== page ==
I had a wonderful childhood; I always felt safe and loved. But looking back, things were so different when my parents were raising me.
I’m not sure car seats were ever rear-facing; I definitely can’t remember sitting in a booster seat or even seeing one. In fact, when I was about 5, my dad took me for a drive in his old Ford truck on the frozen lake in our town.
The practice of driving a one-ton truck on the frozen lake has since been outlawed, and so have a whole slew of baby practices our parents thought were totally normal when they were raising little ones.
These are a few baby products that are no longer safe — some of them might surprise you.
In 2016, the Federal Drug Administration (FDA) recommended that parents cease using and dispose of teething gel, because of the risk of “seizures, difficulty breathing, lethargy, excessive sleepiness, muscle weakness, skin flushing, constipation, difficulty urinating, or agitation after using homeopathic teething tablets or gels.”
The relatively new product category hasn’t been evaluated by the FDA; moreover, the administration reports that teething related pain can and should be managed without prescription or even over-the-counter medications.
We all have fond memories of Ernie and his rubber duckie, and, in fact, most of us still drop one into the bathtub with our babies. However, that rubber duck is likely to be harboring bacteria, as reported recently by The New York Times.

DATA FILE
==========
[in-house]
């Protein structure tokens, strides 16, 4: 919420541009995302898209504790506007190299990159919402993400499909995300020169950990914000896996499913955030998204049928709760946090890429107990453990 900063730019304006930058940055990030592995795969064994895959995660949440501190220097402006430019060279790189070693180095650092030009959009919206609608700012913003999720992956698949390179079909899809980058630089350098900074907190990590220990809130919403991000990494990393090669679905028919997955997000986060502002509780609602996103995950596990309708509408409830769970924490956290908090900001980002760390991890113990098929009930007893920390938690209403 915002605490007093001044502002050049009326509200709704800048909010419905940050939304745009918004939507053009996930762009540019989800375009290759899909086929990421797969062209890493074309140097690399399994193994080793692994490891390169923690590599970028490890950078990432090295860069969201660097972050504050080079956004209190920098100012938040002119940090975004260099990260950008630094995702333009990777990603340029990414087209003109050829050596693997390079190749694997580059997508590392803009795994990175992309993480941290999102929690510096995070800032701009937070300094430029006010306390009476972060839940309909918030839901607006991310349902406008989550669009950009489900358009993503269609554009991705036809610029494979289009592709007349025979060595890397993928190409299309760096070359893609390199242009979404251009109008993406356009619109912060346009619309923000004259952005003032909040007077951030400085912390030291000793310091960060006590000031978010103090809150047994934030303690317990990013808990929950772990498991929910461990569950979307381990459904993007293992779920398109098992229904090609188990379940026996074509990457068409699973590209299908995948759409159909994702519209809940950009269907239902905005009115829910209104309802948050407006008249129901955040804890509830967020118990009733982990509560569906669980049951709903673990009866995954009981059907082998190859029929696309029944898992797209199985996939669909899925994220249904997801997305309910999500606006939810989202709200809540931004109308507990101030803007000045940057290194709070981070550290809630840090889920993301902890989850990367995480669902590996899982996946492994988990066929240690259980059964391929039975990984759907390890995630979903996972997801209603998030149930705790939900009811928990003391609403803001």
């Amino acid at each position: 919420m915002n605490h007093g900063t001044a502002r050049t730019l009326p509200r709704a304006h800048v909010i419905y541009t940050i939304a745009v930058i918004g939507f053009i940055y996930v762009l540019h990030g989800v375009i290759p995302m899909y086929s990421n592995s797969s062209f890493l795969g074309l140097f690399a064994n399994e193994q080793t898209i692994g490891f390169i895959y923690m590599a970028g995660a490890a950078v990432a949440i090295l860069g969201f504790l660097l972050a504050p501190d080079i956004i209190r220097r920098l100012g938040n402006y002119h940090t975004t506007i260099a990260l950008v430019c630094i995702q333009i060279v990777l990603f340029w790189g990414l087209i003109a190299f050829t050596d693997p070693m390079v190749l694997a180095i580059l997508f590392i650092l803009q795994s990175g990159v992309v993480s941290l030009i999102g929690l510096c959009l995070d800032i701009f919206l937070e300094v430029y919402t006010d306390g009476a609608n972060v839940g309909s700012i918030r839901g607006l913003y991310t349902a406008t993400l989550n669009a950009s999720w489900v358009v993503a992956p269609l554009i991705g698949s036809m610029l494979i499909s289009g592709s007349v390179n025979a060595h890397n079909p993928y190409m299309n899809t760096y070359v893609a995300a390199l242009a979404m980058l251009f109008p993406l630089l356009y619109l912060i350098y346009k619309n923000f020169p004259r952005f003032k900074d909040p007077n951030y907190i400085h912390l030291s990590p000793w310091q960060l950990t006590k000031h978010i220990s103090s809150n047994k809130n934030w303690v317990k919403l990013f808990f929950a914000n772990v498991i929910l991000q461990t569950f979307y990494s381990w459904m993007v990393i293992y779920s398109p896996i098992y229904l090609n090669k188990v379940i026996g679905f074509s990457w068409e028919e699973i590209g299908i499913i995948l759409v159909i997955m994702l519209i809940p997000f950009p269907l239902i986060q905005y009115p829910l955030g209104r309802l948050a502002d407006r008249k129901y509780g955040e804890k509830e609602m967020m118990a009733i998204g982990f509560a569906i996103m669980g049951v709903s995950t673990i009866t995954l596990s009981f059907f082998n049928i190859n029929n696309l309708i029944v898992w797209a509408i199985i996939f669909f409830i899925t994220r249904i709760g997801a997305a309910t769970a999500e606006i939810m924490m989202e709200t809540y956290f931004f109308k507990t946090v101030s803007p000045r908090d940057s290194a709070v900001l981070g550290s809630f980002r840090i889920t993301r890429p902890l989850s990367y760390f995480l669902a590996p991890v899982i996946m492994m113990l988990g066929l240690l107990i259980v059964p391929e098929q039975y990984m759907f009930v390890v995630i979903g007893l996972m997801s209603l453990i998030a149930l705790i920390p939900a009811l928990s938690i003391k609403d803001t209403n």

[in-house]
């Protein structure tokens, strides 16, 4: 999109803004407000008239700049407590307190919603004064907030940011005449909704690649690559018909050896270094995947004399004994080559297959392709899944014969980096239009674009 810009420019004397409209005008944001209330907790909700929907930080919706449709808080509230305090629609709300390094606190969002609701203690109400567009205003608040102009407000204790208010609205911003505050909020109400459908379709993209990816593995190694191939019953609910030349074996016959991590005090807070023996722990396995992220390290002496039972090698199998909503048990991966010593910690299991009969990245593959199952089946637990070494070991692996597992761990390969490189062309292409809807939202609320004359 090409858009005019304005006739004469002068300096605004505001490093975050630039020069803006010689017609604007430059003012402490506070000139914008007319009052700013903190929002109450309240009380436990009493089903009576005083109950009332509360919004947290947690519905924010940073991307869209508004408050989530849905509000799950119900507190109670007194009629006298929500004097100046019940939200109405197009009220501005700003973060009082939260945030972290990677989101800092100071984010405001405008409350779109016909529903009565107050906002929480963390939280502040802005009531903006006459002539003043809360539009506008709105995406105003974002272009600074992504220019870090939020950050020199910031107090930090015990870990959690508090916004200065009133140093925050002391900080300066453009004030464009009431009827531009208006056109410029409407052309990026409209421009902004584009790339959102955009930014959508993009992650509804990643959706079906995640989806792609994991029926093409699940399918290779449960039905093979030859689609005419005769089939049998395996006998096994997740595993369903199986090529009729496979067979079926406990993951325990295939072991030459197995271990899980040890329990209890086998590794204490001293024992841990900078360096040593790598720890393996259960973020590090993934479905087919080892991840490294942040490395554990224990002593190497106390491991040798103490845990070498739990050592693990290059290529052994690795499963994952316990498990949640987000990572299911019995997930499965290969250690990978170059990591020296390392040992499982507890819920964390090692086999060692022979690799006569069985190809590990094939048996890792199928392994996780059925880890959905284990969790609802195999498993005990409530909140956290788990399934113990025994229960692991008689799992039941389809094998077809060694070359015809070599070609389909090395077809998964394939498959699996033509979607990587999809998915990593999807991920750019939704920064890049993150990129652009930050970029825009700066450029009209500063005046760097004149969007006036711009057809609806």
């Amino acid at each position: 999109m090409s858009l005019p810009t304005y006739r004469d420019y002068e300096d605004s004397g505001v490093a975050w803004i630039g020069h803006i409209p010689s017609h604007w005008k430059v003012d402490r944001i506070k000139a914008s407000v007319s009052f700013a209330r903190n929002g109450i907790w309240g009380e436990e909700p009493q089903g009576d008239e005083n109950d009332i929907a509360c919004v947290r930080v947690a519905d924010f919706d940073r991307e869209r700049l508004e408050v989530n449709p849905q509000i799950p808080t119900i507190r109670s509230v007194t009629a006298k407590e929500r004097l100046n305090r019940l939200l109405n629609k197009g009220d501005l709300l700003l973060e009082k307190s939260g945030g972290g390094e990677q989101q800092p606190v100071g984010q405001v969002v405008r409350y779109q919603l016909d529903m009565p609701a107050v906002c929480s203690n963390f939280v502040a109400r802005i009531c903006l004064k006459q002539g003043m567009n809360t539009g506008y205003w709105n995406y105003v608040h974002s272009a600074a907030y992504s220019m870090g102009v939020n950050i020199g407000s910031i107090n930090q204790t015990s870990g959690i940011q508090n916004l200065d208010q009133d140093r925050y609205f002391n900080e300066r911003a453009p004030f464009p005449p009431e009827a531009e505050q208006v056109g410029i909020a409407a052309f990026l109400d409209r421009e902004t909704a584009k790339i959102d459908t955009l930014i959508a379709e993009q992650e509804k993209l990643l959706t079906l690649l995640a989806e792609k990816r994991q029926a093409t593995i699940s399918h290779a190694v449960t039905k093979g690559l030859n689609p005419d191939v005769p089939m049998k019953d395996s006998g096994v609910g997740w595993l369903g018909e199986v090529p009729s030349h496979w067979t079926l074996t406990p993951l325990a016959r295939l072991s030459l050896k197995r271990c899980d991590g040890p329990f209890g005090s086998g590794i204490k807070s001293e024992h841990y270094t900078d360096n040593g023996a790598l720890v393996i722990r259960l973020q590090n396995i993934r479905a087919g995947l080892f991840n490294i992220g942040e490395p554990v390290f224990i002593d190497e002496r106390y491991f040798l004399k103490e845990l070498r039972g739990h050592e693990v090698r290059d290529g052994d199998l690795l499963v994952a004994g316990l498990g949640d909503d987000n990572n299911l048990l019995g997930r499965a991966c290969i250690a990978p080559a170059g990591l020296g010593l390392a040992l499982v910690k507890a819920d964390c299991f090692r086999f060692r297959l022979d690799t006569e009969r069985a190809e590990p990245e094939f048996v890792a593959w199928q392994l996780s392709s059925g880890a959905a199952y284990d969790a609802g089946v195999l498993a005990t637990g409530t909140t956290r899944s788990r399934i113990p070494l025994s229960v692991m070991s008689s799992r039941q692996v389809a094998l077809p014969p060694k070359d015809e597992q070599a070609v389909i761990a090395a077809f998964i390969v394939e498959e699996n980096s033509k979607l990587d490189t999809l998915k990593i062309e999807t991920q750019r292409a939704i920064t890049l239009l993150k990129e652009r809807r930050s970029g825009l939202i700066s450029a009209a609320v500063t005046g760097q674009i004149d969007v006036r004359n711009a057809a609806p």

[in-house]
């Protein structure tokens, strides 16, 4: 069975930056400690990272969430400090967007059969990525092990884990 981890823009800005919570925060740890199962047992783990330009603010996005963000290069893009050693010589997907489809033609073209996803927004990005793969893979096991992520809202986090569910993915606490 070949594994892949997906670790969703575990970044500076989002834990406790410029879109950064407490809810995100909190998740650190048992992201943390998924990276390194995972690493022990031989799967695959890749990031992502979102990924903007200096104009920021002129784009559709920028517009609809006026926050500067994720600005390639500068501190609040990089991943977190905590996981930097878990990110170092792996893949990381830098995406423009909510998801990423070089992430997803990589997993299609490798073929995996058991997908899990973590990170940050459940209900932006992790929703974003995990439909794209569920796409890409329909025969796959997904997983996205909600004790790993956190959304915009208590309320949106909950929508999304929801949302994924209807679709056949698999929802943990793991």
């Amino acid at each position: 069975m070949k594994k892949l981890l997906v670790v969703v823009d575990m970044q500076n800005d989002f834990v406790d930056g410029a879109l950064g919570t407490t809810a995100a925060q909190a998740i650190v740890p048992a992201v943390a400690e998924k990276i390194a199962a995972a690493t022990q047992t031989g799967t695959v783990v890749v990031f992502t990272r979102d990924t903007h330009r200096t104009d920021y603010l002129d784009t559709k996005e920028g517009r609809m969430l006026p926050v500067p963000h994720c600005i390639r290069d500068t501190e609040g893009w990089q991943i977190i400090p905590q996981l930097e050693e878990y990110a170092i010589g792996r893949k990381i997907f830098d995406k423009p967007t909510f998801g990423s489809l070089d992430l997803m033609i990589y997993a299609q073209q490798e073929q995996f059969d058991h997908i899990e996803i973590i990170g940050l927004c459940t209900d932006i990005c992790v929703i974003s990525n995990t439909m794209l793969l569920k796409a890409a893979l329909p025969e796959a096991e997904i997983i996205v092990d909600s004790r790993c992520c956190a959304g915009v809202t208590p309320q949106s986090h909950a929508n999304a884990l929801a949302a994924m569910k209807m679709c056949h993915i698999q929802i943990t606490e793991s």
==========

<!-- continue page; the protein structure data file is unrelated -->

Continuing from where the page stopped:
A study by the Swiss Federal Institute of Aquatic Science and Technology, ETH Zurich and the University of Illinois found “75 million cells of bacteria per square centimeter in the ducks — a strikingly high level that scientists say was a result of their polymer material releasing carbon, which acts as a nutrient for bacteria.”
Talcum powder used to be a common remedy for painful diaper rash, but it turns out it can cause damage to little lungs. Baby Centre reported that the risk of damage from inhalation of talcum powder really only occurs when babies accidentally get into a bottle of talcum powder and inhale a large amount, but nonetheless, fatalities have occurred.
The site suggests: “Don’t sprinkle the talc directly onto your baby” but instead sprinkle it onto your own fingers and then dap it onto your child. When you’re finished, keep it well out of reach.
When your baby starts to wiggle and crawl, there’s a temptation to stock up on gear that can allow your baby more mobility. Walkers that allow your baby to roll along under their own power can actually be very dangerous, according to the American Academy of Pediatrics (AAP).
Babies can easily slip down stairways or into pools in walkers, and to add insult to injury, walkers can actually delay walking development in babies instead of encouraging it. In fact, the AAP recommended a ban on the manufacture and sale of them “because data indicate a considerable risk of major and minor injury and even death from the use of infant walkers, and because there is no clear benefit from their use."
Unfortunately, baby products don’t get eliminated from the market that easily. Many of us still use these items and are unaware of the safety concerns.
Now that you know about the dangers, make sure to warn a friend or grandparent as well.